Every day, homeless community cats and free-roaming felines whose owners haven’t gotten them fixed give birth to hundreds of unwanted kittens. This troubles and frustrates animal rescuers.

“Too often, kittens die out there, or they flood into shelters that are unable to provide resources that newborn kittens need, and their lives end there,” said Helen Sanders CatPAWS cofounder Deborah Felin-Magaldi. “The harsh reality is, so many kittens are born to die.”

CatPAWS pulls at-risk kittens from shelters, gives them any needed medical care, and fosters them until they’re ready for adoption. But although adoption is the best outcome for any unwanted pet, Felin-Magaldi said that the supply of kittens far outpaces the demand, at least in Southern California. CatPAWS, she knew, could proactively help mitigate the number of unwanted cats, and so she came up with the idea of a mobile spay/neuter clinic.

“Spay/neuter has always been stronger than a goal—passion seems kind of weird—but it’s been so foundational to me to stop the suffering and death of underage kittens,” she said. “Having a mobile clinic in a trailer was the most immediately achievable vehicle—no pun intended—to provide additional affordable spay/neuter access to our communities.”

CatPAWS began raising funds in 2022 for a custom-built trailer. That was the relatively easy part, Felin-Magaldi said, compared with the challenges of finding the right veterinarian and veterinary technician, obtaining the required licensing, signing the necessary paperwork and ironing out policies and procedures. It was like opening a brand-new clinic, she said.

CatPAWS located a veterinarian and a registered vet tech who had years of experience in shelter-volume spay/neuter. The CatPAWS Spay/Neuter Clinic is now fully staffed and equipped and is literally ready to roll wherever the need is.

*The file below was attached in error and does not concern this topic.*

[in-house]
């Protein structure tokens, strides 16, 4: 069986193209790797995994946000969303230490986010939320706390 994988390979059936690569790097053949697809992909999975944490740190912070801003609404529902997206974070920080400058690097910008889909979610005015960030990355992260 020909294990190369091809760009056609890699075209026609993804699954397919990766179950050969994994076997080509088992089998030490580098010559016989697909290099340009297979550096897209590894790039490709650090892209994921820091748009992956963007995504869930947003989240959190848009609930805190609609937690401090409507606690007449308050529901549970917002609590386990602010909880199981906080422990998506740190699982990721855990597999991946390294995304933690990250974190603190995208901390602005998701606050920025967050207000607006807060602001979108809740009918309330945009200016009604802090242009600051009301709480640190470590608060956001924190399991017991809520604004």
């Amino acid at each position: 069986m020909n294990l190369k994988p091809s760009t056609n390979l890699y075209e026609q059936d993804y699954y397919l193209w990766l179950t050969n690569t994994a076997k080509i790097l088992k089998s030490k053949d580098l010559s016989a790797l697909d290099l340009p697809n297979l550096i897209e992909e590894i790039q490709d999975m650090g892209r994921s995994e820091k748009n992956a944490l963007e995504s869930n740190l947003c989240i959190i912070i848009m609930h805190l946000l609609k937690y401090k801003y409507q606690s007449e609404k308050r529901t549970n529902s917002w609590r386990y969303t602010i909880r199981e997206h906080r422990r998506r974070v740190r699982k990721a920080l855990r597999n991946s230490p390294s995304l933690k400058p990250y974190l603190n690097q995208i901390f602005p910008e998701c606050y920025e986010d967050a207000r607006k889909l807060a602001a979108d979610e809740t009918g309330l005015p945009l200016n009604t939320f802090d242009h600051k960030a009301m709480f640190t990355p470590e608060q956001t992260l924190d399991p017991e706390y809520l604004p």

Here’s CatPAWS’ database manager, logistics coordinator and all-around kitty stalwart Lance Smith giving a tour of the new clinic. Video by me.

The team is conducting several beta-test clinics involving TNVR cats (animals that have been trapped, neutered and spayed, vaccinated and returned to their pawing grounds). The testing process helps to see what’s working and to identify additional needs.

“We need to smooth out the bumps,” Felin-Magaldi said. “When we finally do open to the public, we want this to be as smooth as possible. We want everything to be solidly in place to take care of both people and cats safely and efficiently.”

Felin-Magaldi said that the initial focus of the clinic will be on TNVR and community cats. She hopes to alter 20 to 30 cats per clinic.

“This a wonderful thing to have in Long Beach as far as an avenue for independent trappers because appointments are so difficult to get,” said John Crouch, treasurer for the Long Beach Community Cat Foundation. “People that do TNR need to have a stable source of appointments.”

two women in medical clothes and face masks operate on a cat lying on its back
From left, Mary Coder, RVT; supine feline patient; Sandra Park, DVM in mobile clinic. Photo courtesy of Long Beach Animal Care Services

The frequency of the clinics will depend on how much money CatPAWS can raise through grants, sponsorships and donations—each clinic operation costs around $4,500. Felin-Magaldi hopes to keep costs to individuals under $150, hopefully much less with grants or sponsorships.

“It’s just one piece of the solution, but it’s big for us,” Felin-Magaldi said. “Our namesake, Helen Sanders, did trap/neuter/return before people knew what it was, before it became the standard for human feral-cat management. Now, people have taken the initiative to do TNR themselves, so we want to provide a more affordable, accessible avenue to get those cats altered.”

The CatPAWS Spay and Neuter Clinic will also be used by Long Beach Animal Care Services to help with their backlog of cats and kittens and a few rabbits. In return, the shelter will allow CatPAWS to store the clinic on its grounds.

“We are pleased to let LBACS use our trailer as extra space to get pets in the shelter spayed and neutered more quickly, get them ready for adoption, out of the shelter and off to homes,” Felin-Magaldi said.

Felin-Magaldi is confident that the CatPAWS Spay and Neuter Clinic will contribute to a better future for pets, cats in particular.

“You know the starfish parable—all the starfish washed up on shore, dying in the sun, and a passerby saves one, then another,” she said. “Someone scoffs that there are thousands, not all can be saved, and the first person says, ‘Yes, but I saved that one.’

“Yes, we can save some of the individuals, and we should,” she continued. “But maybe we should try changing the current—the conditions that caused those hapless starfish to be washed ashore to die in the first place.”

Read about the CatPAWS spay/neuter fund here.